Lickers make a few annoying appearances.
Friendly AI is the same AI we’ve all come to know and detest in squad shooters: Quick to heal minor injuries, slow to do everything else. You know what’s worse than Resident Evil 5’s Sheeva? Three Sheevas. I tried my best to use them as moving shields. To be fair, this game is meant to be played with three other people. I moved onto the co-op mode of the campaign.
After blasting through the first level I purchased some upgrades for Lupo and jumped into an online campaign Quick Match. I entered a match in progress and went to select my assault class only to find her locked, because someone else was playing as the character. Yeah, REORC is one of those. Only one of each character can be used in a mission. I don’t care if it wouldn’t make sense to have two Lupos, the fact that they use the same five zombie models throughout the whole damn game kind of makes it irrelevant. I know this is done for balancing issues (a team of four Field Scientists would be godly) but it kind of sucks if you’ve been focusing on one class and then get stuck with another character for which you haven’t unlocked any abilities.
The game becomes bearable when you’re playing with friends. Actually, it’s pretty enjoyable. I had a good time with several different people, even *gasp* randoms. REORC does allow drop-in and drop-out play, so it's easy to join your friends mid-game. All of the faults in the combat system become annoying, almost comical, quirks. Players can easily revive each other, and four well-coordinated players will shred this game on the "Normal" difficulty setting. When I increased the difficulty to the "Veteran," the game almost became unplayable because friendly fire is activated. My co-op teammates were far more dangerous than any denizen of Raccoon City.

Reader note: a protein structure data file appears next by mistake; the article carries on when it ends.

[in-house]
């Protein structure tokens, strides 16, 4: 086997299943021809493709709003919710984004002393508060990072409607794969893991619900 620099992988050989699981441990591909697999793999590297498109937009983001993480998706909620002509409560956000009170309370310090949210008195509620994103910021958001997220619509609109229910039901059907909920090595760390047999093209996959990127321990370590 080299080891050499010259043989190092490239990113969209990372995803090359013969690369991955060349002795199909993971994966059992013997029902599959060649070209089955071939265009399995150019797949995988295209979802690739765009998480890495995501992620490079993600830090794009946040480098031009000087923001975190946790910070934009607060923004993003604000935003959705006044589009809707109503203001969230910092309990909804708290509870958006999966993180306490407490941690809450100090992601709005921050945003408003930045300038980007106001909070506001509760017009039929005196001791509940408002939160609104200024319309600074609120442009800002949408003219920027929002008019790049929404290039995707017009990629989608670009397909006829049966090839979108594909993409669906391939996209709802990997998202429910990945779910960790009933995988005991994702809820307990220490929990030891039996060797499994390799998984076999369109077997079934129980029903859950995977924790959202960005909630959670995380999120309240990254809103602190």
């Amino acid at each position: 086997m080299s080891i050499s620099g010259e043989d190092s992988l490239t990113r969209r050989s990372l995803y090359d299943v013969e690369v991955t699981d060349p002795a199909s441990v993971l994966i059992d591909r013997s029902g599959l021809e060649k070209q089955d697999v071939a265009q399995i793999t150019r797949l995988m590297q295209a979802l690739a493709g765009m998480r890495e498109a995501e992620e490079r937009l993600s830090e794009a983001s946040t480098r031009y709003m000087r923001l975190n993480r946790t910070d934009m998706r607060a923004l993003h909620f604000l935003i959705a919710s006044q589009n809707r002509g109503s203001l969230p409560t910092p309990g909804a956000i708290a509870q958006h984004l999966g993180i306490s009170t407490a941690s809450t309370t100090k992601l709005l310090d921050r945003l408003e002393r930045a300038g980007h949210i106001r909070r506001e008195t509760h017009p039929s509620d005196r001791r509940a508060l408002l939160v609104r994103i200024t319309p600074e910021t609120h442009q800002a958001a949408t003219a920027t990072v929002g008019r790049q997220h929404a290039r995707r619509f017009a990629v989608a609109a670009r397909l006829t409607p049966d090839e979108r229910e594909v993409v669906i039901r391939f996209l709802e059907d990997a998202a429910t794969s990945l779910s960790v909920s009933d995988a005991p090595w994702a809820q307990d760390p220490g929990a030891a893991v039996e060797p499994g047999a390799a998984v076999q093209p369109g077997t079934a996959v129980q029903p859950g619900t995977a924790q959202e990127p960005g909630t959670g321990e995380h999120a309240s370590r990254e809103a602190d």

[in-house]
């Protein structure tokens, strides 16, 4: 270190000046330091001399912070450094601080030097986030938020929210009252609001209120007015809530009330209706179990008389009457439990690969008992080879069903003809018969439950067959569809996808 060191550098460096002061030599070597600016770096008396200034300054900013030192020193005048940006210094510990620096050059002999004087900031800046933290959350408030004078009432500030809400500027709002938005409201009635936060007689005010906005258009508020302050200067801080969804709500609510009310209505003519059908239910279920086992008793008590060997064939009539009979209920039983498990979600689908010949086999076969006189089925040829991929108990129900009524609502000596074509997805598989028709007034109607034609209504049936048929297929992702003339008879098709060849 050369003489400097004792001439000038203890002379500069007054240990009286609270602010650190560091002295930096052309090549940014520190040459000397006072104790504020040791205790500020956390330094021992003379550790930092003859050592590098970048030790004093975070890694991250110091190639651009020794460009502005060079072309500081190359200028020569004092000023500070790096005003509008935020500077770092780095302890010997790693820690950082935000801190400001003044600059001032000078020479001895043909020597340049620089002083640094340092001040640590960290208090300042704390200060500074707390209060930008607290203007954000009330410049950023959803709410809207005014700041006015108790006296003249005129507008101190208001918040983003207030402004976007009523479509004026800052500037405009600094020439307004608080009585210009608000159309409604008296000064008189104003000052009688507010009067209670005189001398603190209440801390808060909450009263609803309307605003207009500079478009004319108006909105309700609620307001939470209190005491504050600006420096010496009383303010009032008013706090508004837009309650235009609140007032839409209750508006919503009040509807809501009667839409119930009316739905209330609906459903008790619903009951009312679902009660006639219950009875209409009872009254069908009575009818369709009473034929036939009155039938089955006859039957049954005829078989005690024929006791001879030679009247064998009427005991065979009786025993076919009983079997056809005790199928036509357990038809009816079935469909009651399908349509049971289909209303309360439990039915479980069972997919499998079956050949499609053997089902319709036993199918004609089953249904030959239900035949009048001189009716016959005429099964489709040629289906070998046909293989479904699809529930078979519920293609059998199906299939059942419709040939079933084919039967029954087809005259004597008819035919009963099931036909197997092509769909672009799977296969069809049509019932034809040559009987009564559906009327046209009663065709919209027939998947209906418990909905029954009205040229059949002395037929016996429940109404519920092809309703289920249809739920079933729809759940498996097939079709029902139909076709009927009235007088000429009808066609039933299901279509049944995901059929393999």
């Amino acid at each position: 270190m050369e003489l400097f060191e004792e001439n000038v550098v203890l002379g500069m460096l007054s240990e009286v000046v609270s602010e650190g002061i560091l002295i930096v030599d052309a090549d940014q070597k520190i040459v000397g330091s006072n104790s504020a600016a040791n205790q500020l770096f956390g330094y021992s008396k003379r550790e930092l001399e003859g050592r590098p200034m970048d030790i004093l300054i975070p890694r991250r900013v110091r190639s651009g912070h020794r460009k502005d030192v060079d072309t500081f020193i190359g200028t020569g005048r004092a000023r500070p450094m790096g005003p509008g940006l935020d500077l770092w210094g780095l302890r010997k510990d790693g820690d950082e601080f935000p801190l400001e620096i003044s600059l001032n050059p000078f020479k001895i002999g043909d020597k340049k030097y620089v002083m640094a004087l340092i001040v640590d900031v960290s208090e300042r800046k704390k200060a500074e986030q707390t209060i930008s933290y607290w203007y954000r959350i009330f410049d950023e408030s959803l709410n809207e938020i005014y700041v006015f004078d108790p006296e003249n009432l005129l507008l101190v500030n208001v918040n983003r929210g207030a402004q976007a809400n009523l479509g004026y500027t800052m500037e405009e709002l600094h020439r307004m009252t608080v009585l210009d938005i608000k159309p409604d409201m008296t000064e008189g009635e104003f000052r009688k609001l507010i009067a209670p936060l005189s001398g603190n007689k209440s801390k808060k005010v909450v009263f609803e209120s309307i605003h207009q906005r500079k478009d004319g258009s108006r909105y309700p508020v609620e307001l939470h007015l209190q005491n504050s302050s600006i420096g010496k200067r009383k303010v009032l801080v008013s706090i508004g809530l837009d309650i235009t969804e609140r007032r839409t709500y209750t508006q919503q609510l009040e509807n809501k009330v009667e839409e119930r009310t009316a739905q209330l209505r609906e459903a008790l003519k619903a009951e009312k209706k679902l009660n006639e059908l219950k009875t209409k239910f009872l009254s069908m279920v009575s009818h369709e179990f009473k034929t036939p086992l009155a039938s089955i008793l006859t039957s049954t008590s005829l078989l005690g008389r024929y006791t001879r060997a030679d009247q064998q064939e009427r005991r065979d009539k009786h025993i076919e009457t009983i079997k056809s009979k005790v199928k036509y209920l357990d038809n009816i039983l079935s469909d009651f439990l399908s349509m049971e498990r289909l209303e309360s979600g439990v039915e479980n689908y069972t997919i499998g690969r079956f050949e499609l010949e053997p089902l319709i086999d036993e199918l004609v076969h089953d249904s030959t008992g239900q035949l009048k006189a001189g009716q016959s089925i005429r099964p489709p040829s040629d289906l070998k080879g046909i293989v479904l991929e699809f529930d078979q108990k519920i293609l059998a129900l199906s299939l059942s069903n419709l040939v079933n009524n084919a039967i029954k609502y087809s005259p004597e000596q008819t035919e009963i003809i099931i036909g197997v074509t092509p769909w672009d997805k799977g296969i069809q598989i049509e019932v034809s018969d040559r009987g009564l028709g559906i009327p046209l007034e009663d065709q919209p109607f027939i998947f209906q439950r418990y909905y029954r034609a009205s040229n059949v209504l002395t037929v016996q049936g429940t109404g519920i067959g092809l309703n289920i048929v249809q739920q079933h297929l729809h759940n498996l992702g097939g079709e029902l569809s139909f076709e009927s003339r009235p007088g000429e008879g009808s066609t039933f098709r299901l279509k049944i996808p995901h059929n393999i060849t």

Okay, Mr. X is still a formidable foe.
At the end of each level players are awarded a letter grade and experience points, which they can use to buy weapons and upgrades. Upgrades are class-specific, but weapons can be used by any character. All the XP and stage progress stays with your profile. One nice thing about REORC’s XP system is that you can spend your valuable points on any character you choose. So you may earn 10000 XP in a mission using Lupo, but you may use them to buy abilities for the other characters like Beltway or Vector.
You may have noticed that I haven’t really mentioned zombies, or Lickers, or Hunters, or other types of enemies. They’re in there, but they’re more of a distraction than a threat. Since there’s an ample supply of ammo, zombies are something to be toyed with, not feared. The occasional group of Lickers or pack of Hunters will get your attention, but four human players will simply cut through these minor, albeit irritating, foes. Your main opponents throughout the game are faceless Spec Ops soldiers. Each of these encounters plays out with all of the faults I’ve already described above. Most levels are rather easygoing and then finish with an incredibly frustrating boss battle which preys on the combat system’s shortcomings. Sniper fight with questionable headshot detection? Not fun.